From Florida, USA:
My son is 1 year old and was diagnosed with diabetes 3 weeks ago. Is it true that tight control on younger children with diabetes can cause brain damage? How can you control glucose without tight control?
Managing diabetes is a bit like walking a tightrope. One way lies the stormy water of hypoglycaemia and the other side is the seductive but dangerous hyperglycaemia.
Obviously the ideal is to stay on the tightrope most of the time and keep blood sugars as near normal as possible. This presupposes that the person with diabetes can play an active part in the process and recognises when hypos are imminent. Most young children are not very good at this. In any case they have a much more variable lifestyle than their older brothers and sisters who have the relative sameness of school etc to help in the day to day management of their blood sugars.
It is also the case that children's brains go on growing until they are around 5 years old. They are thus, probably (but not certainly) more prone to the damaging effects of hypoglycaemia and you should certainly try to avoid severe hypos. Since tight control implies being close to hypo, and for all the reasons above, young children should not be run so tight as older children.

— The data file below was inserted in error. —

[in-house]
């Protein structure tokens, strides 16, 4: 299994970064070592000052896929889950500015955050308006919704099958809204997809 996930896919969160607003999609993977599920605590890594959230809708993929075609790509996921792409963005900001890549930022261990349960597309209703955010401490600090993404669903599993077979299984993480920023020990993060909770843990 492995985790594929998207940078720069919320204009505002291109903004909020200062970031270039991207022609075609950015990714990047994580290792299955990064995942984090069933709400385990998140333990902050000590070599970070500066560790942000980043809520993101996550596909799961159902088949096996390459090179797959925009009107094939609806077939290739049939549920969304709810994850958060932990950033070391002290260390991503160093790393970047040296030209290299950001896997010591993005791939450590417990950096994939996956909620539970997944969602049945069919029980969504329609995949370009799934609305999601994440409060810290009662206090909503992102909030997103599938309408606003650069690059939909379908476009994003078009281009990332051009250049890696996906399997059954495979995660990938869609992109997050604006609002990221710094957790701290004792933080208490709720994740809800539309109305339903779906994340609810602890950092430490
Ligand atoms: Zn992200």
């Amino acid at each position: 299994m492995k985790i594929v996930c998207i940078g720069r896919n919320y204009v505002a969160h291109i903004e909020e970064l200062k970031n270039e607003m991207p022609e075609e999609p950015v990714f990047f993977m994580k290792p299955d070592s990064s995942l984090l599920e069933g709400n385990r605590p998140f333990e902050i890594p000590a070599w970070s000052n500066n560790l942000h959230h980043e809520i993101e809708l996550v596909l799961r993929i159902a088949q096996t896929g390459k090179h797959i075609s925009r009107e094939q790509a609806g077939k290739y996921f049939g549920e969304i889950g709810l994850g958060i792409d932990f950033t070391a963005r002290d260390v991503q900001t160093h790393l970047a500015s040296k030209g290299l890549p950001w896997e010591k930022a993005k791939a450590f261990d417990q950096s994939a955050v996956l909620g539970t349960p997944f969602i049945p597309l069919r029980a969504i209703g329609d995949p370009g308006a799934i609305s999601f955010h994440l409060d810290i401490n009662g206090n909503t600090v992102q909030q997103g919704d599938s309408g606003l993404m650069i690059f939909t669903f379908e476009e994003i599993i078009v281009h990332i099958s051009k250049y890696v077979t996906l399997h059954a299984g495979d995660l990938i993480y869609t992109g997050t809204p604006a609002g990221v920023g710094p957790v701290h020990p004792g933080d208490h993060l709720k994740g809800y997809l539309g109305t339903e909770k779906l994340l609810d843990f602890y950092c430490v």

Original posting 20 Mar 97
|Return to the Top of This Page|
Last Updated: Tuesday April 06, 2010 15:08:54
This Internet site provides information of a general nature and is designed for educational purposes only. If you have any concerns about your own health or the health of your child, you should always consult with a physician or other health care professional.
This site is published by T-1 Today, Inc. (d/b/a Children with Diabetes), a 501c3 not-for-profit organization, which is responsible for its contents. Our mission is to provide education and support to families living with type 1 diabetes.
© Children with Diabetes, Inc. 1995-2018. Comments and Feedback.